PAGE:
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Re: Translation control in HTML5

From: Felix Sasaki <fsasaki@w3.org>
Date: Sun, 03 Aug 2008 15:09:35 +0900
Message-ID: <48954B9F.1090107@w3.org>
To: public-html@w3.org

Hi Doug, all,

see two additional comments marked with >FS below.

Hi, David-

Nice summary, thanks.

One quick note, inline...

David Muschiol wrote (on 8/2/08 10:44 AM):
> – Thus, several people raised the question whether there are some
> elements such as <code> and <kbd> that should not be translated by
> default. [9]  Whether such a convention makes sense depends on how
> often these elements are misused on the Web, as Simon pointed out.
> [10]  Possibly, some statistic data could help us out?  If it does not
> break too much legacy content, I would strongly suggest defining clear
> rules here.  This would save authors of technical documents from
> always having to specify <meta name="notranslate" content="code, kbd,
> …"> (see below) or even <code translate="no">.
> – For page-wide translation rules, Simon suggested <meta
> name="notranslate"> [11].  In its @content, CSS selectors specify
> which elements are not to be translated.  Not universal enough to
> solve all our problems elegantly, I guess, but quite a useful idea
> anyway.  (I do not consider specifying <meta name="notranslate"
> content=".notranslate"> on every page elegant.)
> To conclude, I think that @translate, language tag extensions, <meta
> name="notranslate"> and defaulting <code>, <kbd> etc. to
> translate="no" could all make sense parallely.  Do you think it is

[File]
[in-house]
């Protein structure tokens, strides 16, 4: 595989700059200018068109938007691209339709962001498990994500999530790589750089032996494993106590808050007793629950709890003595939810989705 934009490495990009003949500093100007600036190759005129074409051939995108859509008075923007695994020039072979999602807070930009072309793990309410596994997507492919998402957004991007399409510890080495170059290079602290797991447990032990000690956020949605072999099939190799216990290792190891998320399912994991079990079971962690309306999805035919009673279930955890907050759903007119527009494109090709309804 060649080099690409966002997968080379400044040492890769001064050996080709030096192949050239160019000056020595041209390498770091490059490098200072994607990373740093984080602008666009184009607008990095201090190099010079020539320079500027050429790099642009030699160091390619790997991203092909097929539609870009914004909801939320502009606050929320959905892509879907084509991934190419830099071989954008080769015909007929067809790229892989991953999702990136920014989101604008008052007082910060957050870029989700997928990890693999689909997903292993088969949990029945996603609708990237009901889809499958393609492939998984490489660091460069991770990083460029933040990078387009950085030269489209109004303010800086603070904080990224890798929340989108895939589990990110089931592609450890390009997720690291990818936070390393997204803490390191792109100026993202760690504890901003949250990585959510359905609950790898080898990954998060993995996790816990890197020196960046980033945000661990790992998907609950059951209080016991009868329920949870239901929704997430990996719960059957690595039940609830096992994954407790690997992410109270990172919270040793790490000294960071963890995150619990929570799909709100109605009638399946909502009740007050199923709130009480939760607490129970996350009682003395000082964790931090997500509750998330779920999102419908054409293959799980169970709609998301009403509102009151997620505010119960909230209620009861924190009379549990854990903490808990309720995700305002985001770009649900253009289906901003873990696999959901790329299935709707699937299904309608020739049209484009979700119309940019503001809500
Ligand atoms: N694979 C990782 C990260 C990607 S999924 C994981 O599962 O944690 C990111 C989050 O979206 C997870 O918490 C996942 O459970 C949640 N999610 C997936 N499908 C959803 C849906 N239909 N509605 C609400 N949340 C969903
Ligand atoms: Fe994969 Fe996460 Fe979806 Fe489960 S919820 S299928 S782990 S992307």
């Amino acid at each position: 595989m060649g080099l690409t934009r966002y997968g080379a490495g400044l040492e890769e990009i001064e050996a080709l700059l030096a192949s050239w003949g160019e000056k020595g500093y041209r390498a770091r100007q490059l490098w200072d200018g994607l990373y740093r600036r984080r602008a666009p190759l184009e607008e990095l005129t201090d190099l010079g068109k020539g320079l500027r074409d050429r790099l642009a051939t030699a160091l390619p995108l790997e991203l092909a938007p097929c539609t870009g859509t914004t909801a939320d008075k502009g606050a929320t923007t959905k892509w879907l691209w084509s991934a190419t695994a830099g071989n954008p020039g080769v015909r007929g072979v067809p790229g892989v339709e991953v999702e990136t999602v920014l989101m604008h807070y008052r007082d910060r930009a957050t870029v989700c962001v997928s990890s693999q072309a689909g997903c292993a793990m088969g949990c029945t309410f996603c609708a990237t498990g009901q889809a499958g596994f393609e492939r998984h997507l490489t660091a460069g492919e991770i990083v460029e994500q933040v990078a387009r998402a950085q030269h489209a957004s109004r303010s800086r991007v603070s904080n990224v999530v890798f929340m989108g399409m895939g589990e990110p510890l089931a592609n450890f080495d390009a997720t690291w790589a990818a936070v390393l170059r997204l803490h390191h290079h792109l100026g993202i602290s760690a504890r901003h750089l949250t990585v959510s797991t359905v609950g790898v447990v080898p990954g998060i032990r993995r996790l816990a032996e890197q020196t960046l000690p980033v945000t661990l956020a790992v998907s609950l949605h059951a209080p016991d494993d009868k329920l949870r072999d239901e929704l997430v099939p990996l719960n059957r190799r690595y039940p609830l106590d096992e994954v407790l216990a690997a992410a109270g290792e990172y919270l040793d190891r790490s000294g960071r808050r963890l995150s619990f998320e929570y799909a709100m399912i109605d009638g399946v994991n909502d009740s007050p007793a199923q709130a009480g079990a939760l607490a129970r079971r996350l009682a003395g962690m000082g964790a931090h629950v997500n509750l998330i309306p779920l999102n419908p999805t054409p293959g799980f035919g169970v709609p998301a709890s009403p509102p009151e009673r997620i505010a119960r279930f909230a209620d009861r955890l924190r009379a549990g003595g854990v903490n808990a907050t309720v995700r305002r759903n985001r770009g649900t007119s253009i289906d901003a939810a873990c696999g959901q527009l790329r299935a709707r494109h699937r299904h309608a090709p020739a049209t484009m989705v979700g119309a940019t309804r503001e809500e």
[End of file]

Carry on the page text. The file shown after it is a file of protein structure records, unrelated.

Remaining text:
> possible to reconcile all these solutions in HTML 5?  Probabely too
> many redundancies, hm?  What do you think, which solutions should we
> finally pick?  (You see, I am of the opinion that careful authors
> should definitely have the possibility to mark up content that should
> not be translated.)

ITS already addresses almost all these requirements:
* discrete 'translate' attributes for per-element control of translation
* default rules for a language, such that <code>, <kbd>, etc. are 
automatically not translated
* the ability to link to a per-document set of rules that establishes 
custom rules (which could easily be used site-wide, so an organization 
would only have to write these rules once); this means that the <meta> 
tag isn't needed.

The 'lang' attribute proposal overrides the existing functionality in a 
way that bears to much risk to breaking content, and doesn't offer any 
advantage I can see over the 'translate' attribute.
>FS see another argumentation against the overlap of lang and Translate at
giving some data & perspective from localization.

I do note that ITS [1] uses XPath selectors, for which Ian Hickson has a 
stated dislike.
>FS: ITS has the global (with XPath) and the local (with the "its:translate" attribute) part.
If people want to use the latter, we would have no problem and an HTML "translate" attribute could easily
be mapped to ITS, via XPath
or some other means.

 Ian, is it possible that that is the reason you are 
reluctant to merely adopt the ITS syntax, despite its obvious 
suitability to the purpose?  If it were to use CSS selectors, would you 
have any other objections to that proposal?  It's important to be clear 
what we're really arguing about.

[1] http://www.w3.org/TR/its/

-Doug Schepers
W3C Team Contact, WebApps, SVG, and CDF
Received on Sunday, 3 August 2008 06:10:44 UTC

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